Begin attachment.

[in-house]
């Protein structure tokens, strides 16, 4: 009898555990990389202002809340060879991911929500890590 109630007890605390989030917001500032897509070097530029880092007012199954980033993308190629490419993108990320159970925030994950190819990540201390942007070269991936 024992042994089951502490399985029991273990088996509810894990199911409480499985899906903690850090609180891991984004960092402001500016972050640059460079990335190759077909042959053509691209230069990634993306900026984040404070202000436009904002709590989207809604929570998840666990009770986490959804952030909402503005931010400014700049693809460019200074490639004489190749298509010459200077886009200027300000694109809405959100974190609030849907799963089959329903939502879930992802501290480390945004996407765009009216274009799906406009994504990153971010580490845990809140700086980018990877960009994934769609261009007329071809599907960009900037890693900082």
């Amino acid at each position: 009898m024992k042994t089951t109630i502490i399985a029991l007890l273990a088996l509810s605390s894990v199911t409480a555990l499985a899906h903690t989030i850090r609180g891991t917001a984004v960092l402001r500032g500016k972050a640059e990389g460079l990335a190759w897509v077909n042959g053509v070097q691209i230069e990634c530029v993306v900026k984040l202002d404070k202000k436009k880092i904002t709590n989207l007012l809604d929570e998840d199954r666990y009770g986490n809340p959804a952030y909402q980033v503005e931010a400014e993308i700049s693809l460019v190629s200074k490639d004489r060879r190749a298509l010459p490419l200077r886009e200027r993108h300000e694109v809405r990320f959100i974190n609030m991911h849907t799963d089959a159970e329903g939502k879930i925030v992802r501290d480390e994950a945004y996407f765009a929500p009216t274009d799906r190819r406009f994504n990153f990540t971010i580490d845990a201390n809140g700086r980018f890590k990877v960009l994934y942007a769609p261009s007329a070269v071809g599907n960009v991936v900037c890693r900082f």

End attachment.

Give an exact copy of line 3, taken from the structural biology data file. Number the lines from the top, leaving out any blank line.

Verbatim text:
């Amino acid at each position: 009898m024992k042994t089951t109630i502490i399985a029991l007890l273990a088996l509810s605390s894990v199911t409480a555990l499985a899906h903690t989030i850090r609180g891991t917001a984004v960092l402001r500032g500016k972050a640059e990389g460079l990335a190759w897509v077909n042959g053509v070097q691209i230069e990634c530029v993306v900026k984040l202002d404070k202000k436009k880092i904002t709590n989207l007012l809604d929570e998840d199954r666990y009770g986490n809340p959804a952030y909402q980033v503005e931010a400014e993308i700049s693809l460019v190629s200074k490639d004489r060879r190749a298509l010459p490419l200077r886009e200027r993108h300000e694109v809405r990320f959100i974190n609030m991911h849907t799963d089959a159970e329903g939502k879930i925030v992802r501290d480390e994950a945004y996407f765009a929500p009216t274009d799906r190819r406009f994504n990153f990540t971010i580490d845990a201390n809140g700086r980018f890590k990877v960009l994934y942007a769609p261009s007329a070269v071809g599907n960009v991936v900037c890693r900082f």